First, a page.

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EJEE Special Issue: Early Career Engineers and the Development of Engineering Expertise

Call for Papers – Deadline for Extended Abstracts: 30 September 2019Download in PDF

Theme description

As contemporary engineering practices evolve over time, engineering education providers face the increasingly complex challenge of preparing future engineering professionals. Trevelyan (2007) claims that a better understanding of engineering practice is needed to improve students’ preparedness to work in engineering, and this claim has received substantial empirical support (Brunhaver, Korte, Barley, & Sheppard, 2018). Research focusing on early career engineers has the potential to provide significant insight which could enhance engineering education provision, however there is a paucity in the research associated with this phase of the engineering career.

There are multiple benefits to engineering education and engineering education research which can be gained from studies focusing on early career engineers and engineering practice. For example, such research can aid in bridging the gap between ‘school-engineering’ and ‘work-engineering’ (Huff, Zoltowski, & Oakes, 2016; Johri & Olds, 2011), and an increased understanding of engineering practice can impact the efficacy of engineering education research itself through increased ecological validity.

To this end, in this special edition of the European Journal of Engineering Education, we are seeking papers which focus primarily on early career engineers. While research associated with any aspect of engineering education relative to the early stages of a professionals’ career are welcome, there are a number of topics of particular interest including:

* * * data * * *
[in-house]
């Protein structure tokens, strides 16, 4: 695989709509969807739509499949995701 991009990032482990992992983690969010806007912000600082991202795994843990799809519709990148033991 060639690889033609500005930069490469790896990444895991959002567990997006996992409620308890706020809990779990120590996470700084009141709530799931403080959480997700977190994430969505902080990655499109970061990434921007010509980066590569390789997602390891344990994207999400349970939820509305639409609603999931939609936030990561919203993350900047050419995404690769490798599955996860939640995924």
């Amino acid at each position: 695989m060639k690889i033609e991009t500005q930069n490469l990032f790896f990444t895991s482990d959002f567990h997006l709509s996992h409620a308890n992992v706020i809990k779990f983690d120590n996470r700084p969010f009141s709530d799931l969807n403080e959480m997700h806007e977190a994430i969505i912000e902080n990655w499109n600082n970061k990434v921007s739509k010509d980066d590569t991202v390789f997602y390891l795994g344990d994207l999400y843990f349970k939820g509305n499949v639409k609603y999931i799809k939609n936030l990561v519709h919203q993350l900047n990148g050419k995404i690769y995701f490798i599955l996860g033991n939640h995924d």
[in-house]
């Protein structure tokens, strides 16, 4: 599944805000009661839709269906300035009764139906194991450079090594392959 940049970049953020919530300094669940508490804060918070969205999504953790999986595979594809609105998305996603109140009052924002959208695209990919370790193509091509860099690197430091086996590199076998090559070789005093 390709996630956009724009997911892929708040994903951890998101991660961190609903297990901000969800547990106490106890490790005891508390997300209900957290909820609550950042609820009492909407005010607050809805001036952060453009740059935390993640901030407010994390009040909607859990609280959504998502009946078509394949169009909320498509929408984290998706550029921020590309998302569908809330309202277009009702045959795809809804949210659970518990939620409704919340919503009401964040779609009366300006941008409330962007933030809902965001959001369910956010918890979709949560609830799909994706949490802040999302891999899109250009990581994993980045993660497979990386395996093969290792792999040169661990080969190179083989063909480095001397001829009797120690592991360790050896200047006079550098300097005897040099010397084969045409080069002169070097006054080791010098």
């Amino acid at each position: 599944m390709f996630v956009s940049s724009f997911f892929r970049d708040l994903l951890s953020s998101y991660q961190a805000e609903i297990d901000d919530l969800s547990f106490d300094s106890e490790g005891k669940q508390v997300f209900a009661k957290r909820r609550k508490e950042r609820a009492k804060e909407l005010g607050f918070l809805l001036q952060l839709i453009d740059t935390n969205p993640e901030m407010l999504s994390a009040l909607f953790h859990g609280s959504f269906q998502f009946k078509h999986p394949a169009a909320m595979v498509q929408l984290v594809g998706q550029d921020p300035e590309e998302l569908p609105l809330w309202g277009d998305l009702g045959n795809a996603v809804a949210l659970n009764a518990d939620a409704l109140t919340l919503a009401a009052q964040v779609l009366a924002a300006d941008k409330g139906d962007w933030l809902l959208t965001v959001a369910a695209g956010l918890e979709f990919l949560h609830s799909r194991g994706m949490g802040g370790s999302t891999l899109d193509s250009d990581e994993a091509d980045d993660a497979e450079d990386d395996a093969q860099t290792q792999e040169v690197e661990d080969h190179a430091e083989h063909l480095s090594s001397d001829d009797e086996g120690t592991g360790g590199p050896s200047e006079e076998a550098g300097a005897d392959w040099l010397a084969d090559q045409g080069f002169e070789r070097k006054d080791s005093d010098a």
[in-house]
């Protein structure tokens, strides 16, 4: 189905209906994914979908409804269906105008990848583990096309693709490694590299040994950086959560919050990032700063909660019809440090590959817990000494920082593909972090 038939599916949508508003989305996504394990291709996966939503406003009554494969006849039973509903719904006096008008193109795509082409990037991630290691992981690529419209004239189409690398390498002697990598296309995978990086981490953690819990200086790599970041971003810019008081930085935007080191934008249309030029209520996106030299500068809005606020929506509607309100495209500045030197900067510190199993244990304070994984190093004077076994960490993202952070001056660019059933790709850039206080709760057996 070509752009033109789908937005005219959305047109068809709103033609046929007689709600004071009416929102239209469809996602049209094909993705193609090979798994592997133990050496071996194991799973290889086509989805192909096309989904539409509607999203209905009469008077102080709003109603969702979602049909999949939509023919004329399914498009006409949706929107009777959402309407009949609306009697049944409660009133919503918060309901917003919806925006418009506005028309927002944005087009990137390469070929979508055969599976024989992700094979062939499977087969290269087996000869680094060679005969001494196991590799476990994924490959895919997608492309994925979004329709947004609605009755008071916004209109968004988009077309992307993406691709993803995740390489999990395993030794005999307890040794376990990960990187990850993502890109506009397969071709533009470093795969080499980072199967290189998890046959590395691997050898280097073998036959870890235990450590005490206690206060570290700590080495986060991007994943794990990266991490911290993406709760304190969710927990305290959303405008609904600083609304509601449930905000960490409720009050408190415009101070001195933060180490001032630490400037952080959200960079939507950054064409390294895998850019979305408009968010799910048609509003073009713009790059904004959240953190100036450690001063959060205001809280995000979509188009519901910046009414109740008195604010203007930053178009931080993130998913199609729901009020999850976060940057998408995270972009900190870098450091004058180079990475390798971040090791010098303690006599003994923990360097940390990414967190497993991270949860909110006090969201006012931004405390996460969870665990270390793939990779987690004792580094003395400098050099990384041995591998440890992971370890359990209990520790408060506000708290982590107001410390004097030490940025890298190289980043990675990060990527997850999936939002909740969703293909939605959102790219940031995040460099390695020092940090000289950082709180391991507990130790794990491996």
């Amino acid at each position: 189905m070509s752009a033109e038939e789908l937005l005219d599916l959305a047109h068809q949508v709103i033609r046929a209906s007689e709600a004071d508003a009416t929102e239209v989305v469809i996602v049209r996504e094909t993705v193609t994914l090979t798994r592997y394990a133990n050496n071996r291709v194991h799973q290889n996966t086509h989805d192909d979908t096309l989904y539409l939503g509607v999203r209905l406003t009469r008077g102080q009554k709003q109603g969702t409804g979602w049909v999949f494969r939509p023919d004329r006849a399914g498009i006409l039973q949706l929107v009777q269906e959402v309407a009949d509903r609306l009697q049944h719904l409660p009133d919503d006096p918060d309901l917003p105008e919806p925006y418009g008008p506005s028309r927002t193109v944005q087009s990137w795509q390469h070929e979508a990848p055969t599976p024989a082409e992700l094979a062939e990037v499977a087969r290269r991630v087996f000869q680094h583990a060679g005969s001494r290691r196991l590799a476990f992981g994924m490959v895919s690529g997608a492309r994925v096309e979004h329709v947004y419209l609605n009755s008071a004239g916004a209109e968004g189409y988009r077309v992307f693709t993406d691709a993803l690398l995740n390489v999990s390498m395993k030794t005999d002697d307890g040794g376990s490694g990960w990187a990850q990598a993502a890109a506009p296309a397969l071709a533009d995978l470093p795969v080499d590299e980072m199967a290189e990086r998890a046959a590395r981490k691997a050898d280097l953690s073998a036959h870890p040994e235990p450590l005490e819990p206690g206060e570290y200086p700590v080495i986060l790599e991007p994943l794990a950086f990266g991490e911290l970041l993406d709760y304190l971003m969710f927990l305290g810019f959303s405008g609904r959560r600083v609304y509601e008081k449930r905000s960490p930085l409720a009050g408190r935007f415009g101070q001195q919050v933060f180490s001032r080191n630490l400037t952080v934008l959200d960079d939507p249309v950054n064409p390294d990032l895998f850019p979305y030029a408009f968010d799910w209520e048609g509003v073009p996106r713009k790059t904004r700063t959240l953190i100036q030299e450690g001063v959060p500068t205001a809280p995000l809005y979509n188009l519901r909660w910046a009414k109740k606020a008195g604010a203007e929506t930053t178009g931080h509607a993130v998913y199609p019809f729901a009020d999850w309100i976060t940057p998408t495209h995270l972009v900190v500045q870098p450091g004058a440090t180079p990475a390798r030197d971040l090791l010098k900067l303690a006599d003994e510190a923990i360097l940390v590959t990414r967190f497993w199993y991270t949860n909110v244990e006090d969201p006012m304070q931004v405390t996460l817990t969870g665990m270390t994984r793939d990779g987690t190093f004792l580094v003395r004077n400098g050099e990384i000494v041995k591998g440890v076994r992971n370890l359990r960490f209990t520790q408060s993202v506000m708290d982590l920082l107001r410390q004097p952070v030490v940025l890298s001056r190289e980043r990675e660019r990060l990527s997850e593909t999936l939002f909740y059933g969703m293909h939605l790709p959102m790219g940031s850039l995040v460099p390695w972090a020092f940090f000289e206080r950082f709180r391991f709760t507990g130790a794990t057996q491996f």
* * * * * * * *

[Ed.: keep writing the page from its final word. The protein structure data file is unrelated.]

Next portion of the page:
• Transitioning from engineering education into working life
  • Experiences and challenges faced by early career engineers
  • Supporting early career engineers in the workplace
  • Early career engineers’ professional development
  • Developing expertise in engineering practice
  • Definitions and misconceptions regarding engineers and engineering practice
  • The perceived relevance of engineering education for employability and professional expertise
  • Engineering career pathways
  • Methods and methodological implications associated with researching early career engineers

References

Brunhaver, S., Korte, R., Barley, S., & Sheppard, S. (2018). Bridging the gaps between engineering education and practice. In R. Freeman & H. Salzman (Eds.), Engineering in a Global Economy (pp. 129–165). Chicago: Chicago University Press.

Huff, J., Zoltowski, C., & Oakes, W. (2016). Preparing engineers for the workplace through service learning: Perceptions of EPICS alumni. Journal of Engineering Education, 105(1), 43–69.

Johri, A., & Olds, B. (2011). Situated engineering learning: Bridging engineering education research. Journal of Engineering Education, 100(1), 151–185.

Trevelyan, J. (2007). Technical coordination in engineering practice. Journal of Engineering Education, 96(3), 191–204.

Relevant supporting literature